This time last year, the Rand was the world’s best performing currency, today, just 12 months later, it’s the worst.
It’s a demonstration of how fast things can change in a competitive global environment. Investors with better options quickly move money to where it delivers the best, lowest risk returns.
Countries that provide a favourable environment will find it easier to succeed than those that do not. Ratings agencies, which during 2022 looked to be turning less negative on the country, have recently started to turn bearish again. That’s never a positive sign.
S&P Global downgrading it’s view on South Africa this week from “positive” to “stable” expressing the concern: “Reforms to address infrastructure shortfalls and to improve governance and performance at state-owned enterprises (SOEs) are slow, weighing on growth, while contingent liabilities from SOEs pose continued downside risks to South Africa’s fiscal and debt position.”
That’s it in a nutshell.
To be fair, not all of our woes are entirely of our own making – however exacerbating them through poor policy making, inaction and sheer bloody-minded attachments to outdated loyalties is entirely of our own making.
If shooting ourselves in the foot was declared an Olympic sport South Africa would take all the available medals at the next games in Paris in 2024.
The good news is that many of our problems can be quickly managed if we simply made better choices.
Here are some of our most recent gaffes which cumulatively contribute to making an already complex environment even more difficult than it needs to be.
The failure to produce sufficient reliable electricity is, forgive the pun, the biggest single turnoff for investors at present, both locally and internationally. When the platinum sector cannot depend on a state-owned utility after 15 years of shortages to perform the single function for which it was created, you have a problem.
Our choice to host war games with China and Russia off South Africa’s east coast and our refusal to publicly condemn the latter’s unprovoked invasion of Ukraine does little to endear us to our biggest trading partners who, despite their own foibles, are considerably more important to our future than Vladimir Putin’s homeland is ever likely to be.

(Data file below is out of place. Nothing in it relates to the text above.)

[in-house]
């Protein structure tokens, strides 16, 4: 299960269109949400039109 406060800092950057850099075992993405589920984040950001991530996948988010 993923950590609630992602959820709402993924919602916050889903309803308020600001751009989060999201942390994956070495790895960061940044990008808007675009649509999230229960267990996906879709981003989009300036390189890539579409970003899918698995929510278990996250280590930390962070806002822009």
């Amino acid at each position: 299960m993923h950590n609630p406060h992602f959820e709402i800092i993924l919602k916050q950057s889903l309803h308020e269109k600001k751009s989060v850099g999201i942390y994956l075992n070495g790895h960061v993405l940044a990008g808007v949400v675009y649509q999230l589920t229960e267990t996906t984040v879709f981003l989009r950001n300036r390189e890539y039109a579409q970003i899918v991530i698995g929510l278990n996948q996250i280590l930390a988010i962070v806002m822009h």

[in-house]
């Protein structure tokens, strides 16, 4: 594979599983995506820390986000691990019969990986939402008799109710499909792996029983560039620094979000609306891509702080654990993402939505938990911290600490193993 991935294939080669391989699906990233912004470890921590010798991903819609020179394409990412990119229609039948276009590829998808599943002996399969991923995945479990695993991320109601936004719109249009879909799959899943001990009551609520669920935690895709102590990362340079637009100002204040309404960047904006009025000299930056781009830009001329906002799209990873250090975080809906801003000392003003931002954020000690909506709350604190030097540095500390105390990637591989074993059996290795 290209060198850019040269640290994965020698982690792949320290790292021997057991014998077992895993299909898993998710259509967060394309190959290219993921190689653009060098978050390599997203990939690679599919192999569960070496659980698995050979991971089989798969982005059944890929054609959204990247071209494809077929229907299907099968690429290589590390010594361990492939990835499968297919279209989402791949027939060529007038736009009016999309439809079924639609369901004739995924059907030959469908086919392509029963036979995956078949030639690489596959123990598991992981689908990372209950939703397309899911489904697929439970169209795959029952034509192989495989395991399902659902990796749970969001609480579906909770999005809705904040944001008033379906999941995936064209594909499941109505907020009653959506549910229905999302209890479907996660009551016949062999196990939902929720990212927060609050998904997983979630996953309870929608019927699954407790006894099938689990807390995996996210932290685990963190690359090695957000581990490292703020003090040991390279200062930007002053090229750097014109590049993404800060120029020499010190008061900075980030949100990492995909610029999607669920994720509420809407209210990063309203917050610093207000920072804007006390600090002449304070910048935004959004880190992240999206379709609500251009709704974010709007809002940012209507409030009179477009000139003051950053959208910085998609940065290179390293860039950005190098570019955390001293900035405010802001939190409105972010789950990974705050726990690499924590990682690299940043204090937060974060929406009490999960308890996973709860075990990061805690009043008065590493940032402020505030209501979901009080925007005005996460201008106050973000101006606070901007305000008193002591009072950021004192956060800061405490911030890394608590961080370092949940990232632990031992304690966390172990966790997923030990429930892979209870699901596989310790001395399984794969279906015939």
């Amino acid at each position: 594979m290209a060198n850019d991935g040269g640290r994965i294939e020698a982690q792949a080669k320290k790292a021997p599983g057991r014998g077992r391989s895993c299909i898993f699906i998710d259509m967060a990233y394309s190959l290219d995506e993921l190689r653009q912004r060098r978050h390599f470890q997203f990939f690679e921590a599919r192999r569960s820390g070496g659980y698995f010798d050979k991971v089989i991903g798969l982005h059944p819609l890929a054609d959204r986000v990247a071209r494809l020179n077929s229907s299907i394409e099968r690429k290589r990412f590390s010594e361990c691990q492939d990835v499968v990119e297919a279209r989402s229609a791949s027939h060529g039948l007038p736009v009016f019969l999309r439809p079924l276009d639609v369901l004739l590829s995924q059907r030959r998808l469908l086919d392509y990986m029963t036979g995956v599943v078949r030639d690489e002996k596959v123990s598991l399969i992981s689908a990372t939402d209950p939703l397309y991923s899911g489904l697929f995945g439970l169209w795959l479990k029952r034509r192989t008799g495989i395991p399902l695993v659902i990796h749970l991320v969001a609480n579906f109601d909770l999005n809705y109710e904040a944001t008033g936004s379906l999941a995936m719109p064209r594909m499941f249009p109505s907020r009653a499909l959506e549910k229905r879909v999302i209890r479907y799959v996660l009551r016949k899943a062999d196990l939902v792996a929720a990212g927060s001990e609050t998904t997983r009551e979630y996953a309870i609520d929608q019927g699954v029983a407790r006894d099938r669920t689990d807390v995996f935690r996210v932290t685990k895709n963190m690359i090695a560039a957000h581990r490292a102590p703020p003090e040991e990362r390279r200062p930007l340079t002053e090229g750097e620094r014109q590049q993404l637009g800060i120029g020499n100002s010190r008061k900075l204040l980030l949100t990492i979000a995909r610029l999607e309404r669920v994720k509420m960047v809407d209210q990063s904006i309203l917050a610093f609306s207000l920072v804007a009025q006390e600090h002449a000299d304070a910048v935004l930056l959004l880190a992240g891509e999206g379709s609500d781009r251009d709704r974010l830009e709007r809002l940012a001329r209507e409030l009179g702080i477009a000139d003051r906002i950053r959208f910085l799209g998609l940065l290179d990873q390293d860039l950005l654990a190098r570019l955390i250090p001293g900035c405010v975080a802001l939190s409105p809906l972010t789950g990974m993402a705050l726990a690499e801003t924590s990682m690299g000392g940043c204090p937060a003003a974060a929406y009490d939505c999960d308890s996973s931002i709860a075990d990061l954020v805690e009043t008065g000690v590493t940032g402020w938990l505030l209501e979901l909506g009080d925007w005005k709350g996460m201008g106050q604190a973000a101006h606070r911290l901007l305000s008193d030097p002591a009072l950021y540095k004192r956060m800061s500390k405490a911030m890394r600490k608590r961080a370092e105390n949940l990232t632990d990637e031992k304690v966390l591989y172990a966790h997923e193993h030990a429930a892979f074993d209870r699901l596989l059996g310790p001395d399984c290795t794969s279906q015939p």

If we are judged by the company we keep, then we are making terrible choices.
When given the chance to radically alter the trajectory of the country, President Cyril Ramaphosa, ten weeks after his convincing leadership win at the 2022 ANC elective conference, shuffled rather than radically overhauled his cabinet.
Rather than target a leaner more efficient government, he expanded his cabinet to a vast 30 members, with a growing number doing critical jobs are located within the presidency. There is no indication that the strategy will pay off. A year since being appointed to lead a team to slash red tape in government, ex-mining CEO Sipho Nkosi expressed frustration at the complexity of the task.
I have no idea if the new electricity minister will have greater success than the other three ministers who hold sway over the electricity industry have had to date, time will tell. I am not holding my breath.
Doing the same thing over and over and expecting a different outcome is an early sign of insanity, yet that is what we do.
It would have been far more inspiring to bring more private sector thinking into the environment – one of the strongest characteristics demonstrated by private sector founders and CEO’s, is their lack of patience with the status quo.
There is no way any boss of any private sector firm would survive taking 10 weeks to make some fairly obvious and critical management changes as the president has done.
They certainly would not have tolerated the sorts of delays government has overseen on the path to energy security – we are in a globally unprecedented year 15 of load shedding. South Africa is part of the G20 – no other country in that group, nor particularly its voters would tolerate the job-shedding, growth destructive phenomenon that has been part of our lives for as long as the iPhone has been in production.
One critical lesson private business could share with a struggling public sector is this: the right people in the right place at the right time, empowered to make critical decisions with appropriate goals and incentives can solve any problem thrown at them. It’s that simple. But as long as we keep repeating our previous mistakes the worse our outcomes will be.
Expect more private sector intervention in parts of the economy where government is at its weakest – it won’t get the credit but no business can be sustainable in an unsustainable environment. Businesses own battle for survival may very well be the country’s saving grace.